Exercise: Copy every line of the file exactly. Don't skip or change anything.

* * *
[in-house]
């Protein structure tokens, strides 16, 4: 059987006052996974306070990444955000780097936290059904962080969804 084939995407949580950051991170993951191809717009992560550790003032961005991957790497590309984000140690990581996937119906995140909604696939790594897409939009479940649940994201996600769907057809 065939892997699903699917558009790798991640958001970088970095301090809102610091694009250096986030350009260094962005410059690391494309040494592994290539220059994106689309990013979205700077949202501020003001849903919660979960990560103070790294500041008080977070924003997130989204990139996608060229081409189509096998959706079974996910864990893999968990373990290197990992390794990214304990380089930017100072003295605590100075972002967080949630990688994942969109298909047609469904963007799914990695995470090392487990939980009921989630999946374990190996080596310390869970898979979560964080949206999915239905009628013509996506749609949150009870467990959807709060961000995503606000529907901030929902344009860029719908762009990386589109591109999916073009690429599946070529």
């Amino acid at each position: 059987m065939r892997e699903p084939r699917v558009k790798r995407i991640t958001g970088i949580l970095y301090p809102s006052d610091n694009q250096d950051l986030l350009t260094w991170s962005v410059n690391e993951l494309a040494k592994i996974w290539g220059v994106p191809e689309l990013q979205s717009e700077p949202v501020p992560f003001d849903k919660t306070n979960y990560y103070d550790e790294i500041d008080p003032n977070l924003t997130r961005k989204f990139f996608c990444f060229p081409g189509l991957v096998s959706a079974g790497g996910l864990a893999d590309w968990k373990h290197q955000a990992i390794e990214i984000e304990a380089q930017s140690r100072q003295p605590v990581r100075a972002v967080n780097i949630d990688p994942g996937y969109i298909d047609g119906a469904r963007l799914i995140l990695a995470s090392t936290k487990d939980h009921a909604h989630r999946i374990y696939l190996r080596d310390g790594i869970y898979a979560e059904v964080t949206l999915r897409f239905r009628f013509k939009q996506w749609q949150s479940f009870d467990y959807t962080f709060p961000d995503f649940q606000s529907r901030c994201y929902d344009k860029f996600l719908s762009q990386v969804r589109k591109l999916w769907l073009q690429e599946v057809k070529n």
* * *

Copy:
[in-house]
């Protein structure tokens, strides 16, 4: 059987006052996974306070990444955000780097936290059904962080969804 084939995407949580950051991170993951191809717009992560550790003032961005991957790497590309984000140690990581996937119906995140909604696939790594897409939009479940649940994201996600769907057809 065939892997699903699917558009790798991640958001970088970095301090809102610091694009250096986030350009260094962005410059690391494309040494592994290539220059994106689309990013979205700077949202501020003001849903919660979960990560103070790294500041008080977070924003997130989204990139996608060229081409189509096998959706079974996910864990893999968990373990290197990992390794990214304990380089930017100072003295605590100075972002967080949630990688994942969109298909047609469904963007799914990695995470090392487990939980009921989630999946374990190996080596310390869970898979979560964080949206999915239905009628013509996506749609949150009870467990959807709060961000995503606000529907901030929902344009860029719908762009990386589109591109999916073009690429599946070529």
């Amino acid at each position: 059987m065939r892997e699903p084939r699917v558009k790798r995407i991640t958001g970088i949580l970095y301090p809102s006052d610091n694009q250096d950051l986030l350009t260094w991170s962005v410059n690391e993951l494309a040494k592994i996974w290539g220059v994106p191809e689309l990013q979205s717009e700077p949202v501020p992560f003001d849903k919660t306070n979960y990560y103070d550790e790294i500041d008080p003032n977070l924003t997130r961005k989204f990139f996608c990444f060229p081409g189509l991957v096998s959706a079974g790497g996910l864990a893999d590309w968990k373990h290197q955000a990992i390794e990214i984000e304990a380089q930017s140690r100072q003295p605590v990581r100075a972002v967080n780097i949630d990688p994942g996937y969109i298909d047609g119906a469904r963007l799914i995140l990695a995470s090392t936290k487990d939980h009921a909604h989630r999946i374990y696939l190996r080596d310390g790594i869970y898979a979560e059904v964080t949206l999915r897409f239905r009628f013509k939009q996506w749609q949150s479940f009870d467990y959807t962080f709060p961000d995503f649940q606000s529907r901030c994201y929902d344009k860029f996600l719908s762009q990386v969804r589109k591109l999916w769907l073009q690429e599946v057809k070529n």